One year after the Data Retention and Investigatory Powers Act 2014 (“DRIPA”) received royal assent on 17 July 2014, the English High Court issued a landmark judgment in David & Ors v Secretary of State for the Home Department [2015] EWHC 2092 (Admin) declaring DRIPA to be unlawful.

This case concerned an application for judicial review of the data retention powers under s.1 of DRIPA, under which the Secretary of State may, by notice, require a public telecommunications operator to retain relevant communications for a period that must not exceed 12 months if he/she considers that this is necessary and proportionate for one or more of the purposes for which communications may be obtained under the Regulation of Investigatory Powers Act 2000.

The question before the court was whether s.1 of DRIPA was contrary to the right for private and family life, home and communications and the right to the protection of personal data concerning him/her under Articles 7 and 8 of the Charter of Fundamental Rights of the European Union.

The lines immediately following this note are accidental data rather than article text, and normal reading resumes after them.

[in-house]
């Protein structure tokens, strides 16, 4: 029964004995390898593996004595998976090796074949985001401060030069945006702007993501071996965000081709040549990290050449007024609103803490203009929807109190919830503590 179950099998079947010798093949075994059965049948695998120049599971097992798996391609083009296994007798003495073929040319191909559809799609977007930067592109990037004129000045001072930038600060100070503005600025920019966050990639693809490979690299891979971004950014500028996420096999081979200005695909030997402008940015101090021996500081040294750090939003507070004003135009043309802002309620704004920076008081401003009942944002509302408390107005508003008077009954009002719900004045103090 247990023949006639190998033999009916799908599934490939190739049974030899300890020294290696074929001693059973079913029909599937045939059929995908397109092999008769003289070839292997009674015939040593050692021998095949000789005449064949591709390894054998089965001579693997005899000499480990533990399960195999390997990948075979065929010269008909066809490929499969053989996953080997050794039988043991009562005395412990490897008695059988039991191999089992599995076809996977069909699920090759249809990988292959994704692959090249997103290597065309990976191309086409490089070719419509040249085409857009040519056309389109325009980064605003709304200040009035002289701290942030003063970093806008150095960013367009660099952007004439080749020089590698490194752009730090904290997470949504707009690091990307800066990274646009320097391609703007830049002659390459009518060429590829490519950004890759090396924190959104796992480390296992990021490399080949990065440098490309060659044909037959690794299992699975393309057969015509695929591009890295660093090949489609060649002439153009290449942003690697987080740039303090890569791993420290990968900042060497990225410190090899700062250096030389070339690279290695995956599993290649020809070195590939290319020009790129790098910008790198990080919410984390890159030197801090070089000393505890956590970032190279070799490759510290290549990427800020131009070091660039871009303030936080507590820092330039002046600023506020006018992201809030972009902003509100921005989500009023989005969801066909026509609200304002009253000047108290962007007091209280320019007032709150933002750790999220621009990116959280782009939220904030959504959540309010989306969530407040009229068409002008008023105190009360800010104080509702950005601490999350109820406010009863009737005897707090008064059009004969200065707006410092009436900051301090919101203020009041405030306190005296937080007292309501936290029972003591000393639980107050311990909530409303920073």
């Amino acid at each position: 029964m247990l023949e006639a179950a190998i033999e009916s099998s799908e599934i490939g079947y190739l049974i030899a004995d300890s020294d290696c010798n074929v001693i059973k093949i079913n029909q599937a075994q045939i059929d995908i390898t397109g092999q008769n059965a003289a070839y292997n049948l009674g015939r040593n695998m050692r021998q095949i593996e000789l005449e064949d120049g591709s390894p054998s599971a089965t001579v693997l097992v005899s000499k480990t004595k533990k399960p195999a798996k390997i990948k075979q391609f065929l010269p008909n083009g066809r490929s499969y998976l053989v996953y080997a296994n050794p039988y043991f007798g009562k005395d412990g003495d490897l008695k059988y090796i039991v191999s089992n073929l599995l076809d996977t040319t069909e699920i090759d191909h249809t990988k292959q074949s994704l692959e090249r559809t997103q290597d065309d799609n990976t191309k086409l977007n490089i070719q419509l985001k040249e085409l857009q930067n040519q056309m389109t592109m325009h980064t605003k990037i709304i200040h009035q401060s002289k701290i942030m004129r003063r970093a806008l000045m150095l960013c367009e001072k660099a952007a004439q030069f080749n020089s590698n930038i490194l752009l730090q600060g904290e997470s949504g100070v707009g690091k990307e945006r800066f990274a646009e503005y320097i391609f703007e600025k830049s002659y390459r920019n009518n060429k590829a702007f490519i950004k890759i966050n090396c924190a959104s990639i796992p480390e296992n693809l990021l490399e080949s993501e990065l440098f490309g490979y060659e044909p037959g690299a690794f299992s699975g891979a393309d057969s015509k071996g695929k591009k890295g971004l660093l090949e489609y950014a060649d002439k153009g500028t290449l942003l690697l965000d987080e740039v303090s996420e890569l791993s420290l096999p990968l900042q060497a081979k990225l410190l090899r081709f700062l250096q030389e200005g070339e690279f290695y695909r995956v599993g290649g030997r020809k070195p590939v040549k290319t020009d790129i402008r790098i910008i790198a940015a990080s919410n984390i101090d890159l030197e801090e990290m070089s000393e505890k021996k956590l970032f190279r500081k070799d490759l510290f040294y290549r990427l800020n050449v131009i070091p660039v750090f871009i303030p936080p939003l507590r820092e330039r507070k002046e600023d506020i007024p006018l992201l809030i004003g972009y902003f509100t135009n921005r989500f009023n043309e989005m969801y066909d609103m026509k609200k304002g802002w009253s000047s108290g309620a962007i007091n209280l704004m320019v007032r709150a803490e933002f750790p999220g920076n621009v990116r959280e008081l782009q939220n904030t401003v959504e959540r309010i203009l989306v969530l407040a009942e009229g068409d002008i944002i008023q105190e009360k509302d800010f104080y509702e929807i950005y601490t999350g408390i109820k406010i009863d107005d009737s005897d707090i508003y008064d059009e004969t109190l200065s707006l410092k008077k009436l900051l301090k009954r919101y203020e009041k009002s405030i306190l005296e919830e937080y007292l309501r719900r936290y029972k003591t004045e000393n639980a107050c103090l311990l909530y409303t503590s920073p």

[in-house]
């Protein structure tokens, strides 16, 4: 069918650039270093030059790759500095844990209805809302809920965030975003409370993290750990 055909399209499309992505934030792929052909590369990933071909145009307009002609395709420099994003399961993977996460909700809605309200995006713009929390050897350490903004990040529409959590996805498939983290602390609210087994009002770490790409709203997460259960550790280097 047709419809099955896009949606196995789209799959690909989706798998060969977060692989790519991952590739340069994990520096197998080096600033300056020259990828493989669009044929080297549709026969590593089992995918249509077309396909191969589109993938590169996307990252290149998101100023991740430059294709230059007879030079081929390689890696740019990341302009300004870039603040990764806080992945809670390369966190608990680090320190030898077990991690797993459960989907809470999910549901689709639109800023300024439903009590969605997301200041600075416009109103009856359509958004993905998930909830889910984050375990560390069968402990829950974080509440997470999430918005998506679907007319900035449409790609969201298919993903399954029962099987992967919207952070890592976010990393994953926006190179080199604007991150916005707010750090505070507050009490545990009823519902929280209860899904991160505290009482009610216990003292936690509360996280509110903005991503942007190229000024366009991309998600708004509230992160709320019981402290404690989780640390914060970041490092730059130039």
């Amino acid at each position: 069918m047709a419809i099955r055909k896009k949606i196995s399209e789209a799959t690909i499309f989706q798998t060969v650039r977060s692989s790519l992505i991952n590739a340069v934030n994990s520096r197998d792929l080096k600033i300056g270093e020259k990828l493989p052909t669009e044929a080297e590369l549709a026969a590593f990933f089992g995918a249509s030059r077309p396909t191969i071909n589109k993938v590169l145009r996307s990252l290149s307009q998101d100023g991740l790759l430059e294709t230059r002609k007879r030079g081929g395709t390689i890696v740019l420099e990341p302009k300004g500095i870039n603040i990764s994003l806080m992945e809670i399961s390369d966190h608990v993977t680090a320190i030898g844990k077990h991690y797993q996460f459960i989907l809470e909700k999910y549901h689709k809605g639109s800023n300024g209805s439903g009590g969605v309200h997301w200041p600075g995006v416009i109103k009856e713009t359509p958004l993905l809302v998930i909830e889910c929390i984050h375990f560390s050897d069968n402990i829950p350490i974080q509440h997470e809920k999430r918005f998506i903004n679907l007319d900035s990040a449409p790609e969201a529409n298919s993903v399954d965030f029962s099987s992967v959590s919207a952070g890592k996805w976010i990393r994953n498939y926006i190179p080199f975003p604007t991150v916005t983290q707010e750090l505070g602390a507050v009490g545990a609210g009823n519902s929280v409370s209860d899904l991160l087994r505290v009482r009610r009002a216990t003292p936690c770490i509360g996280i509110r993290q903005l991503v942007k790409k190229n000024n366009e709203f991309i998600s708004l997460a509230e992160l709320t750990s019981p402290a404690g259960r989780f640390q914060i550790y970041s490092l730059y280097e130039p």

Following EU legal authorities where an existing EU Directive on data retention was held to be interfering with individual privacy rights, the High Court declared s.1 of DRIPA to be unlawful and to be disapplied on the following grounds:

  • “it does not lay down clear and precise rules providing for access to and use of communications data retained pursuant to a retention notice to be strictly restricted to the purpose of preventing and detecting precisely defined serious offences or of conducting criminal prosecutions relating to such offences; and
  • access to the data is not made dependent on a prior review by a court or an independent administrative body whose decision limits access to and use of the data to what is strictly necessary for the purpose of attaining the objective pursued.”

The order to disapply s.1 will be suspended until 31 March 2016 to allow the UK government to pass new legislation, after which s.1 of DRIPA, to the extent that it is inconsistent with EU law, will no longer have effect.

The UK government has announced that it will appeal against this decision.  According to the Home Office Minister of Security, John Hayes, access to retained communications data could “save lives” and the High Court judgment “poses a risk here of giving succour to the paranoid liberal bourgeoisie whose peculiar fears are placed ahead of the interests of the people”.